Murray: Djokovic situation is bad for tennis

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Andy Murray believes Novak Djokovic's situation ahead of the Australian Open does not reflect well on anyone involved, nor the game of tennis in general.

Djokovic is currently in immigration detention at the Park Hotel in Melbourne.

The world number one, who has not revealed his COVID-19 vaccination status, received a medical exemption to feature in the Australian Open, which begins on January 17. He is the reigning champion and has won the tournament nine times.

All competitors at Melbourne Park must either be vaccinated or have a valid medical reason not to have had the vaccine. Australia, and Melbourne in particular, has had strict restrictions in place throughout the pandemic.

However, Djokovic's visa application was rejected by Australian border force officials. The Serbian star will now await the outcome of a hearing, set to take place on Monday, to determine whether he will be allowed to compete or be deported, with the Australian government losing an appeal to delay the hearing.

Murray, a five-time Australian Open finalist, cannot see how the situation looks good for anybody.

"I think everyone is shocked by it to be honest," former world number one Murray, who is preparing himself for the season's first grand slam, told reporters, as quoted by Australian publication The Age.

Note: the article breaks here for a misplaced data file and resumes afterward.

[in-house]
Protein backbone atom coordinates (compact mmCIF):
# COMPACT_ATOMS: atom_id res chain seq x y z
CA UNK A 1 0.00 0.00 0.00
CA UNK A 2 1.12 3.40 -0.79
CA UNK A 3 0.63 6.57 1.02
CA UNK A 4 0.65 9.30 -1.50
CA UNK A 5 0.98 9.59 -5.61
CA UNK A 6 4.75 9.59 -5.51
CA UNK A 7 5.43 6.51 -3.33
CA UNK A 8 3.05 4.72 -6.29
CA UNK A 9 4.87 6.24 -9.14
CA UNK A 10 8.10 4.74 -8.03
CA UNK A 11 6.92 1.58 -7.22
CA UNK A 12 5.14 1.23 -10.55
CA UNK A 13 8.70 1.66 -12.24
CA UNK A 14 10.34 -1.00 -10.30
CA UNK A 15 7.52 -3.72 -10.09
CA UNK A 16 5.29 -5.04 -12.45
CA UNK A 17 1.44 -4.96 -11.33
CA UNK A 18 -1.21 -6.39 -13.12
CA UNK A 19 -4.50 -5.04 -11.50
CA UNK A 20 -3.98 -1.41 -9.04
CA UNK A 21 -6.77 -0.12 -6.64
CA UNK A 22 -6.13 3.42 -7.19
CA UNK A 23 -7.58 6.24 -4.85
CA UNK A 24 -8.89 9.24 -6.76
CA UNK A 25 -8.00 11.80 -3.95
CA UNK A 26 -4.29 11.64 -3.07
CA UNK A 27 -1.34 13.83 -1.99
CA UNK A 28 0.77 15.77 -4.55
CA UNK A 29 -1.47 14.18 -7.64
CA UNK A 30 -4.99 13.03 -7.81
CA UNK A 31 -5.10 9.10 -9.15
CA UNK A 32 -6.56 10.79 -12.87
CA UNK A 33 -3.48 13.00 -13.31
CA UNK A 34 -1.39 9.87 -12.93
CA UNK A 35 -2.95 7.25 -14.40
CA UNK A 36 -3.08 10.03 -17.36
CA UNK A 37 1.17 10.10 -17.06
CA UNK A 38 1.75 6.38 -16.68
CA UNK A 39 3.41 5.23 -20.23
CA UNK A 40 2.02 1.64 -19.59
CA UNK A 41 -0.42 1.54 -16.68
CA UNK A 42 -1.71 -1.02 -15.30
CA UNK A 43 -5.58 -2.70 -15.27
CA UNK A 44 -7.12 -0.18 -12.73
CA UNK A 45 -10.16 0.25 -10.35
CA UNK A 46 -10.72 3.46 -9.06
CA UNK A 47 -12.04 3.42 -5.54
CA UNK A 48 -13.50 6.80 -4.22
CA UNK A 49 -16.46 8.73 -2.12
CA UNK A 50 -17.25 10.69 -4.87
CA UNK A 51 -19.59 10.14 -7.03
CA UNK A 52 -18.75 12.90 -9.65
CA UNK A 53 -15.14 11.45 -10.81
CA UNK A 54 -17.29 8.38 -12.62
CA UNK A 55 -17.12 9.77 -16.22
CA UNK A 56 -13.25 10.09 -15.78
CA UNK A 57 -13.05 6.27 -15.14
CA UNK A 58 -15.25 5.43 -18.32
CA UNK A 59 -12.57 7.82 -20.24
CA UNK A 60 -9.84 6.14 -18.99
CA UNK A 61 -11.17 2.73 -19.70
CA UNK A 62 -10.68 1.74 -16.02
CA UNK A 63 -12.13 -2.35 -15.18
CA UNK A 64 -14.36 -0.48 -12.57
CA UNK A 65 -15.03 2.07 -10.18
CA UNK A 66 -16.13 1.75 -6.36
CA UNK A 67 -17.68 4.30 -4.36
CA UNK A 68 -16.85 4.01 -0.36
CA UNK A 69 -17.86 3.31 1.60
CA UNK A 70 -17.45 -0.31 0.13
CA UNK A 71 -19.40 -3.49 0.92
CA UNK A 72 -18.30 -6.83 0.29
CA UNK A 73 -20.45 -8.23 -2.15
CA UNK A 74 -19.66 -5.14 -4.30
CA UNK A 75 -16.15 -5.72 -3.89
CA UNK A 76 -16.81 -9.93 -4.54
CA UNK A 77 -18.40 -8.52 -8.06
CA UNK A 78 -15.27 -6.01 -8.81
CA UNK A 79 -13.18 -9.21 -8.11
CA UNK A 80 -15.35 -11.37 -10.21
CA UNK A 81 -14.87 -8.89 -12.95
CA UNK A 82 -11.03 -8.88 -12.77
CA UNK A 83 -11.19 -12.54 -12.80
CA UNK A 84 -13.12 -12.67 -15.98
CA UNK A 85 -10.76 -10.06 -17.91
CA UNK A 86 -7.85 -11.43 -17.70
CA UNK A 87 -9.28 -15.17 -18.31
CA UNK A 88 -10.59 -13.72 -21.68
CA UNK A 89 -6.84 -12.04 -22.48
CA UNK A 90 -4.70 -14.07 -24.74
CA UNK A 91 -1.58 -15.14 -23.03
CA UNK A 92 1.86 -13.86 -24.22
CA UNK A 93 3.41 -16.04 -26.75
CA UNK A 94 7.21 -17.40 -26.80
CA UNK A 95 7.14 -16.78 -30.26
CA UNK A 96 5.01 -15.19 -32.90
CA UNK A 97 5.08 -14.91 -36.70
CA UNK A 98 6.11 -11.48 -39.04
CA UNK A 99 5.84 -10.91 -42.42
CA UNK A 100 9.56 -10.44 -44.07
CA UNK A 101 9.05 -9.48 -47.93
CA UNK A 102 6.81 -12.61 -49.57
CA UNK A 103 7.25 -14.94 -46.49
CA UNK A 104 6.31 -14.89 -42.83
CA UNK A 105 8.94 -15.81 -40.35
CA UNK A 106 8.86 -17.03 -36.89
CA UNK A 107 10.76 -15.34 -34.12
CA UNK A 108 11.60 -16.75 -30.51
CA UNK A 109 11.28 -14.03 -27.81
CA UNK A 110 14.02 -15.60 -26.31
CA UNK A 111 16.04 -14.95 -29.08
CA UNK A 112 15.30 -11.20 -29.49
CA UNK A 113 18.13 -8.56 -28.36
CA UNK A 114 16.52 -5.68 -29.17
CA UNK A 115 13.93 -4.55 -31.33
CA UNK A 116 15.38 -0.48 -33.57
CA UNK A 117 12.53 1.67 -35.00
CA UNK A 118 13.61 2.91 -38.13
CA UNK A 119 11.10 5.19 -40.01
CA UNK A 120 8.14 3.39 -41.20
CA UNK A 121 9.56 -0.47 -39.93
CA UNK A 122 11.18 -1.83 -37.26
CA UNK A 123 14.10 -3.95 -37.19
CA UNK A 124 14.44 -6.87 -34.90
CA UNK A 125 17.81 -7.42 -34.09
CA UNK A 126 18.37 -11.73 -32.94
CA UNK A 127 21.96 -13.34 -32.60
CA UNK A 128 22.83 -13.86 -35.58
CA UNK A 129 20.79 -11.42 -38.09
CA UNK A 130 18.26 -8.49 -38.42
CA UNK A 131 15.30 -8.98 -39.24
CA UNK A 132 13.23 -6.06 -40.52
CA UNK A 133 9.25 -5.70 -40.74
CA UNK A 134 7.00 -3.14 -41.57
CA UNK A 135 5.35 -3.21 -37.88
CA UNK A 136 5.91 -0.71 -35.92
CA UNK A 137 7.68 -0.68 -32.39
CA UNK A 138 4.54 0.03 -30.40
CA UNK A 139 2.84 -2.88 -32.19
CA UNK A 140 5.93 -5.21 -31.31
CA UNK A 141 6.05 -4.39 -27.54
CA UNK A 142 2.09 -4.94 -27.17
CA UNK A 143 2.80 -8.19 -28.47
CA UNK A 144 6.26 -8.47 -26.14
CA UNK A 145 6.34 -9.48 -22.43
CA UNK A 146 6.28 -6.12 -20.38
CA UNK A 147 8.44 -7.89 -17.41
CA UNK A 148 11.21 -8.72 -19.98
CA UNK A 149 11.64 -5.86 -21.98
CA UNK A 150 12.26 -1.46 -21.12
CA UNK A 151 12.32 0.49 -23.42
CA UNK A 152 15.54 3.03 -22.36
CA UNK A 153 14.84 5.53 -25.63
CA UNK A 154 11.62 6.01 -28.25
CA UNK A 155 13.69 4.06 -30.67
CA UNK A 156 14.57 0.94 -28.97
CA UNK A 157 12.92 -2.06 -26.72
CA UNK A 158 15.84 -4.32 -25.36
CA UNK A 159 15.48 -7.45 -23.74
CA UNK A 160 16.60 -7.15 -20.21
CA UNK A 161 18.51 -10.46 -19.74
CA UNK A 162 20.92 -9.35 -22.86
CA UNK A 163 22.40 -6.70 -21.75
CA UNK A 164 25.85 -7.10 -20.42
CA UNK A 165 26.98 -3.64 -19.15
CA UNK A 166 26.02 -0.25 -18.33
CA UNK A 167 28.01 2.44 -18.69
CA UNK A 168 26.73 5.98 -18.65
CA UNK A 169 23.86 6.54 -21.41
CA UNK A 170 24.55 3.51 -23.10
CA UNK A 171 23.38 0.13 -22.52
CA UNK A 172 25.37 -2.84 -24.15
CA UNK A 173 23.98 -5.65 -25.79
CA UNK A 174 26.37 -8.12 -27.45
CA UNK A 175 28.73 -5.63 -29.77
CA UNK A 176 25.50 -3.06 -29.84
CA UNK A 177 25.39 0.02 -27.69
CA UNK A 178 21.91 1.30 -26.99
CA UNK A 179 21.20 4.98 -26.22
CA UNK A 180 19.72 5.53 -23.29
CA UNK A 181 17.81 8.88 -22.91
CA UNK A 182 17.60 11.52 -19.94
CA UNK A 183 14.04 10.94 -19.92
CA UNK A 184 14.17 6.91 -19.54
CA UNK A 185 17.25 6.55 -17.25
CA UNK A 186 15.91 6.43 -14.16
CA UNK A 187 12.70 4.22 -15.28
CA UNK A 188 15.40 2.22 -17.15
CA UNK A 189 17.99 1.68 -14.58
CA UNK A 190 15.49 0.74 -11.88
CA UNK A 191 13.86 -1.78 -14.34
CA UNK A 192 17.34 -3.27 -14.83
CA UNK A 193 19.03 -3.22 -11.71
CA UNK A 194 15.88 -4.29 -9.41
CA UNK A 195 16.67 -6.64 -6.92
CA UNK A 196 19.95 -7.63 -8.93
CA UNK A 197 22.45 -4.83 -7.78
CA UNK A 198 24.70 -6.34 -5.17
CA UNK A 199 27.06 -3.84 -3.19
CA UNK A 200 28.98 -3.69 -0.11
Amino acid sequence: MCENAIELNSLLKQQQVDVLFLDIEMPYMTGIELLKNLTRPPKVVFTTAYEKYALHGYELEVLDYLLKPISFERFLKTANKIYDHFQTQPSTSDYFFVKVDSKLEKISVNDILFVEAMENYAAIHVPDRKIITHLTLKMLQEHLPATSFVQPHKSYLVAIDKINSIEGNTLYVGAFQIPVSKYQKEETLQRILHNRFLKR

"I'm going to say two things on it just now. The first thing is that I hope that Novak is OK. I know him well, and I've always had a good relationship with him and I hope that he's OK.

"The second thing I'll say on it, is it's really not good for tennis at all, and I don't think it's good for anyone involved."

Men's grand slam winners - Djokovic, Federer, Nadal
Men's grand slam winners - Djokovic, Federer, Nadal

Four of Murray's five defeats in Australian Open finals came to Djokovic, who the Scot has not had contact with.

"[I need to] wait and hear exactly what the situation is before commenting on it further, because again I don't think it's fair because some of it is speculation," Murray said.

"Some stuff has come out that really doesn't look good, either. I want to hear all the facts first before giving all of my thoughts on it."

Djokovic's lawyers, in their appeal document sent to the court, disclosed that the 34-year-old had tested positive for COVID-19 in December, and it was under these grounds that they sought a medical exemption.

Rafael Nadal said this week that Djokovic could have made life easier for himself by getting vaccinated, or disclosing his vaccine status, and Murray echoed those sentiments.

"It's not for [Nadal] to say what the right thing to do is, but to listen to the experts on those subjects, and I feel the same," Murray added.

"I can accept that young healthy athletes, if you contract coronavirus, are probably going to be OK. But I trust what I'm getting told by the scientists and the doctors.

"It's not about listening to what politicians or government are telling me to do, it's more listening to the doctors and the scientists, and the people that really know about that stuff."

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